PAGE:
Photos of Frozen Flowers Capture the Paradoxical Beauty of Preservation and Destruction
South African photographer Bruce Boyd is fascinated by ice—particularly the way that objects look distorted when encapsulated inside a large ice block. He experimented for months, throwing ice blocks into various bodies of water and observing the wrinkles and cracks that warped the once smooth surface. Boyd knew that he could turn this passion into a project. He and his girlfriend, artist Tharien Smith, began to collaborate their interests and talents, and started the first of a three part series involving H2O in its three phases. The first, called Zero Degrees, showcases colorful, delicate flowers arranged by Smith and preserved inside ice blocks. The ice is then thrown into either swimming pools, streams, or muddy puddles to warp fully before Boyd snaps a crystal-clear photograph of frost and flower, color and clarity, life and death.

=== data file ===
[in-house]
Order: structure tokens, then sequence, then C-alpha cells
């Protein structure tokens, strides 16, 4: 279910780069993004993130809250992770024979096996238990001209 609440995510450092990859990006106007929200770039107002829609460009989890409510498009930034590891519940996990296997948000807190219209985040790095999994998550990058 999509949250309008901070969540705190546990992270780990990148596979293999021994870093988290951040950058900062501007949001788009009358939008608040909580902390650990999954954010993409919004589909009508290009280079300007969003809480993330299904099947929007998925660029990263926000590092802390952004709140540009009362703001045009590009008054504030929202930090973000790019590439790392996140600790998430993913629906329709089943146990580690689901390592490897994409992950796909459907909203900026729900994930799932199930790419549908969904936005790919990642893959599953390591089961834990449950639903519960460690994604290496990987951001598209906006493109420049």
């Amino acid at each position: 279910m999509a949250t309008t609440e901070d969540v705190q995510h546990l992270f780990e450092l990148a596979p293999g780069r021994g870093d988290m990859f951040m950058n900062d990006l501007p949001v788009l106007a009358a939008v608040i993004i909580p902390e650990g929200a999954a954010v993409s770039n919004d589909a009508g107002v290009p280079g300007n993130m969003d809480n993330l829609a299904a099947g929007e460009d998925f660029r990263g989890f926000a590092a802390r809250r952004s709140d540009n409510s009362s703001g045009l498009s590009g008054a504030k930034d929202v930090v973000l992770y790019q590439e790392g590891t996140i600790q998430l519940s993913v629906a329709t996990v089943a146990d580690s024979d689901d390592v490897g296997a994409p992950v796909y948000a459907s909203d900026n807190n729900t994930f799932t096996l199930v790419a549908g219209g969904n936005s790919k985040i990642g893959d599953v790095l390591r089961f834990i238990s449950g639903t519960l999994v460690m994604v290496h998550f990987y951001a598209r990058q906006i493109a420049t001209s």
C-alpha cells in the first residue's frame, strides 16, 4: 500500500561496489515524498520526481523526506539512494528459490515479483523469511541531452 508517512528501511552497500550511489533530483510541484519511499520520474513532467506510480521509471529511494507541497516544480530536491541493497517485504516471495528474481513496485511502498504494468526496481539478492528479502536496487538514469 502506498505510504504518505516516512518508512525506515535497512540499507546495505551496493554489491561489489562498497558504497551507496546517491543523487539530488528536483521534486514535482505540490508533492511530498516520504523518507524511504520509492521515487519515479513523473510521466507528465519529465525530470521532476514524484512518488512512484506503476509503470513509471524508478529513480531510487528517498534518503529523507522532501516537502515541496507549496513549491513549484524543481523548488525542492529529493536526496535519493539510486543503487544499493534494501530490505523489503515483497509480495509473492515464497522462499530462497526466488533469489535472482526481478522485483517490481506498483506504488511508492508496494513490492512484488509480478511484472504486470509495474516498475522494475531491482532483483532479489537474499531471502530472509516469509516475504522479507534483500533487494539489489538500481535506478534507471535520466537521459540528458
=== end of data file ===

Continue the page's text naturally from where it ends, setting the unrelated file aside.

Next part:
Boyd writes of his and Smith's project: "In 0˚C (Zero Degrees), we use ice as a medium to display the beauty of flowers. I find it fascinating that ice can preserve something and at the same time also enhance or distort the beauty of it. For a few fleeting moments, we are treated to this preserved beauty, the past encapsulated perfectly, before the ice melts and flowers wilt." We are fortunate that Boyd's photography has captured these moments forever, prolonging the freeze to sustain a flower's life.